# MacPorts 101

by on June 16, 2010

While the Mac OS X provides us easy access to the much-beloved terminal, by itself, it is very limited. Apple does not support or maintain its Terminal or X11/XQuartz applications; it is rather supported by an independent group of developers (see XQuartz wiki). However, as the Mac OS X is built on X11, there is no need to install a complete UNIX OS, it does require quite a bit of work to make your machine Unix-capable. For long, the open-source project Fink has long been our savior. Over the past few years, MacPorts has developed as a very nice alternative to Fink in the last couple years. While both systems serve the same purpose, there are differences that make one or the other more appealing. For e.g., if you only need a handful of applications (and not the entire Red Hat system), MacPorts is much easier and faster to install. It takes a couple minutes, which is miniscule compared to the ~45 mins needed for Fink. The caveat being that while Fink installs most of the basic tools and libraries that will be needed in the future and ‘completely’ builds the Unix environment, MacPorts only creates the basic directory structure during installation. For this reason MacPorts uses less hard disk space as well. Of course, you can build ports from fink in MacPorts and vice versa — it just takes a little more effort. In my experience it also takes 3-4 attempts before you get Fink installation right.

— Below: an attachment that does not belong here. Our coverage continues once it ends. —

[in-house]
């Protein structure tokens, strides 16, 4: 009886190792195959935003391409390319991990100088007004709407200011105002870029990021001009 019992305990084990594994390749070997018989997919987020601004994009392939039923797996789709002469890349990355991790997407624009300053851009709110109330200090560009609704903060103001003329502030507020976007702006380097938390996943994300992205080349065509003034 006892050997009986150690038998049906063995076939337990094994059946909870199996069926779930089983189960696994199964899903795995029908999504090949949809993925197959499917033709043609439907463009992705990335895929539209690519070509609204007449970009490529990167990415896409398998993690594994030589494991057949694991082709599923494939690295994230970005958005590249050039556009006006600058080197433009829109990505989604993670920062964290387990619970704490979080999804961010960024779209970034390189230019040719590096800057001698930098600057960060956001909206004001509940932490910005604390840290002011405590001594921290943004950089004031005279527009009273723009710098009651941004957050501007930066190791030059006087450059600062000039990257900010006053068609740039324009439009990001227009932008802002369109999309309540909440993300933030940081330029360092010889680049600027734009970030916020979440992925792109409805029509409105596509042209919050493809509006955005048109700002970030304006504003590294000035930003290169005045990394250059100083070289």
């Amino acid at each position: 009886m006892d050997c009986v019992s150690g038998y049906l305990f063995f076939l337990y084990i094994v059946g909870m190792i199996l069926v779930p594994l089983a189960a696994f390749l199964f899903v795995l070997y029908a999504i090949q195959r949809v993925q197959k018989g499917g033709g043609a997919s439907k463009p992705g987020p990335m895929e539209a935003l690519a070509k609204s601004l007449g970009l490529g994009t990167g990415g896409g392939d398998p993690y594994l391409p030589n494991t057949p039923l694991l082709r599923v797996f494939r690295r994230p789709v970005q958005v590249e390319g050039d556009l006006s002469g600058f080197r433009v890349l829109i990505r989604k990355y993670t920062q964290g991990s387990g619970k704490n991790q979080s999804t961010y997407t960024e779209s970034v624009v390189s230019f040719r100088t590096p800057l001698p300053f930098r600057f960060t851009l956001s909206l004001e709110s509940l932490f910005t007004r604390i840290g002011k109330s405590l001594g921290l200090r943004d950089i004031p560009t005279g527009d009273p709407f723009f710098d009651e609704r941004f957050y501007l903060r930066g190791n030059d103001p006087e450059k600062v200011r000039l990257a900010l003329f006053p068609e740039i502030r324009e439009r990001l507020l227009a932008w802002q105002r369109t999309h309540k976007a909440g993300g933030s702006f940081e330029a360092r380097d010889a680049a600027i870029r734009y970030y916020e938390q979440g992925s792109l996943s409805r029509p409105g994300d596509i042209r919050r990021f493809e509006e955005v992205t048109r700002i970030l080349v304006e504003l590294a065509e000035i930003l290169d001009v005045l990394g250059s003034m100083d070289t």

The other (big) advantage of Macports is its more active developer base; hence, the various packages tend to get updated quicker. While it is not necessary to keep your packages updated by the day (or the month), it is always nice not to have to wait months for a fix. The good news is that the Macports port library is becoming as extensive as the fink library despite its late start. Again, if you have the expertise, you can always install fink packages in your Macports system as both are open source.